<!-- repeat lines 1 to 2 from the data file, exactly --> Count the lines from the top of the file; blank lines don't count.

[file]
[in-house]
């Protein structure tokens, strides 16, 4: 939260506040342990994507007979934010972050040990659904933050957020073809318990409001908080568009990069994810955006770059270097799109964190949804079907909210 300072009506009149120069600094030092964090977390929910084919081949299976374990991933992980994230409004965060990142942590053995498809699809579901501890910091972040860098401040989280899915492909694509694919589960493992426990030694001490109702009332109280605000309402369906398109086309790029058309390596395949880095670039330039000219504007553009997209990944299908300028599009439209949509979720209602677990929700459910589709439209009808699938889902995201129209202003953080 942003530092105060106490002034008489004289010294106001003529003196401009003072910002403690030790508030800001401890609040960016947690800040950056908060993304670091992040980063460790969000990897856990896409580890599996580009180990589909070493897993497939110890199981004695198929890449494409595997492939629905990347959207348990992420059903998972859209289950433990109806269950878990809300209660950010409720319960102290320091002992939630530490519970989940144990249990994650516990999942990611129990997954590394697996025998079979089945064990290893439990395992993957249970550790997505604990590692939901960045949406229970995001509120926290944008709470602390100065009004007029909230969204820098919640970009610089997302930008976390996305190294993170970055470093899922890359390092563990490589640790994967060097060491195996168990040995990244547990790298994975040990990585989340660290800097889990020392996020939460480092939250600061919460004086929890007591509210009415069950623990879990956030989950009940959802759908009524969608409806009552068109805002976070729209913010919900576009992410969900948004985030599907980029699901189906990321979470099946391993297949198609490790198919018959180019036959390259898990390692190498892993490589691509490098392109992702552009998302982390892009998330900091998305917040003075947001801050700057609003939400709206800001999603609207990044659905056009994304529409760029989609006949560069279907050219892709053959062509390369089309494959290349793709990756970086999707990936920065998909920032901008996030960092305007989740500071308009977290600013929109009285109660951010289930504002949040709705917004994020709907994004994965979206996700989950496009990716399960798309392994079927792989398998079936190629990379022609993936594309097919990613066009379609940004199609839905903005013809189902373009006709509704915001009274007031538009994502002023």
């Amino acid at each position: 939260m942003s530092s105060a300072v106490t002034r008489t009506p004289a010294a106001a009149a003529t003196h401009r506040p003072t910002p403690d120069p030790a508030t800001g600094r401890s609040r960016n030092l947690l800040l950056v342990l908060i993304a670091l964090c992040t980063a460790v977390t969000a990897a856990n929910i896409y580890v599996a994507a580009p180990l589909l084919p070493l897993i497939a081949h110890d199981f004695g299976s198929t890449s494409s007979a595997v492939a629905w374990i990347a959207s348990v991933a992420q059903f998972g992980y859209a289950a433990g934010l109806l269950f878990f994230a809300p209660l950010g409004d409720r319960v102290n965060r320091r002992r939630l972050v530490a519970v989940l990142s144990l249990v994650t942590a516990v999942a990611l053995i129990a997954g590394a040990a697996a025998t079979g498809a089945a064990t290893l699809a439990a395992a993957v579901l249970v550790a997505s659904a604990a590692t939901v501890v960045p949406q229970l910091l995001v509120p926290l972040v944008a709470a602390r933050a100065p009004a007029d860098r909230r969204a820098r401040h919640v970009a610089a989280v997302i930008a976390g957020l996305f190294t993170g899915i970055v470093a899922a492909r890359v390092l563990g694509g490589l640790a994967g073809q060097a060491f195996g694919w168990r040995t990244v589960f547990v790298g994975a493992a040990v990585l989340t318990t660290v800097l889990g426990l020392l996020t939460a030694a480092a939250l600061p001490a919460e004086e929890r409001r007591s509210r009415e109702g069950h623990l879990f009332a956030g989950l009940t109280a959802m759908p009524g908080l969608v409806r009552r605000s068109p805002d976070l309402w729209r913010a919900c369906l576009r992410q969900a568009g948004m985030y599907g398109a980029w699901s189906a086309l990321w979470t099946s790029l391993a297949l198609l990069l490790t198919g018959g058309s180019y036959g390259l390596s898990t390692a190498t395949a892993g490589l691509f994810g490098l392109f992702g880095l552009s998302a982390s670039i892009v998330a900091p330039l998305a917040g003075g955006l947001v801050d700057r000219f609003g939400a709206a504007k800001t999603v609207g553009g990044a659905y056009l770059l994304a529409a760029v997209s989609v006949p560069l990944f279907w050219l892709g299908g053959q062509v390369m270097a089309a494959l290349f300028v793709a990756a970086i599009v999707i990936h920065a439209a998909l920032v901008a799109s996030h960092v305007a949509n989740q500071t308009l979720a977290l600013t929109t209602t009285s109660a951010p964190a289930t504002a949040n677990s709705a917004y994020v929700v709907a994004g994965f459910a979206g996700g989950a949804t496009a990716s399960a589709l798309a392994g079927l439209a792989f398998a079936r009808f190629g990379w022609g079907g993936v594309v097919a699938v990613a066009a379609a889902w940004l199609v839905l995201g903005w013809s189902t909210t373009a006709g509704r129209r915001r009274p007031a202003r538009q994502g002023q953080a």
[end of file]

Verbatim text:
[in-house]
């Protein structure tokens, strides 16, 4: 939260506040342990994507007979934010972050040990659904933050957020073809318990409001908080568009990069994810955006770059270097799109964190949804079907909210 300072009506009149120069600094030092964090977390929910084919081949299976374990991933992980994230409004965060990142942590053995498809699809579901501890910091972040860098401040989280899915492909694509694919589960493992426990030694001490109702009332109280605000309402369906398109086309790029058309390596395949880095670039330039000219504007553009997209990944299908300028599009439209949509979720209602677990929700459910589709439209009808699938889902995201129209202003953080 942003530092105060106490002034008489004289010294106001003529003196401009003072910002403690030790508030800001401890609040960016947690800040950056908060993304670091992040980063460790969000990897856990896409580890599996580009180990589909070493897993497939110890199981004695198929890449494409595997492939629905990347959207348990992420059903998972859209289950433990109806269950878990809300209660950010409720319960102290320091002992939630530490519970989940144990249990994650516990999942990611129990997954590394697996025998079979089945064990290893439990395992993957249970550790997505604990590692939901960045949406229970995001509120926290944008709470602390100065009004007029909230969204820098919640970009610089997302930008976390996305190294993170970055470093899922890359390092563990490589640790994967060097060491195996168990040995990244547990790298994975040990990585989340660290800097889990020392996020939460480092939250600061919460004086929890007591509210009415069950623990879990956030989950009940959802759908009524969608409806009552068109805002976070729209913010919900576009992410969900948004985030599907980029699901189906990321979470099946391993297949198609490790198919018959180019036959390259898990390692190498892993490589691509490098392109992702552009998302982390892009998330900091998305917040003075947001801050700057609003939400709206800001999603609207990044659905056009994304529409760029989609006949560069279907050219892709053959062509390369089309494959290349793709990756970086999707990936920065998909920032901008996030960092305007989740500071308009977290600013929109009285109660951010289930504002949040709705917004994020709907994004994965979206996700989950496009990716399960798309392994079927792989398998079936190629990379022609993936594309097919990613066009379609940004199609839905903005013809189902373009006709509704915001009274007031538009994502002023």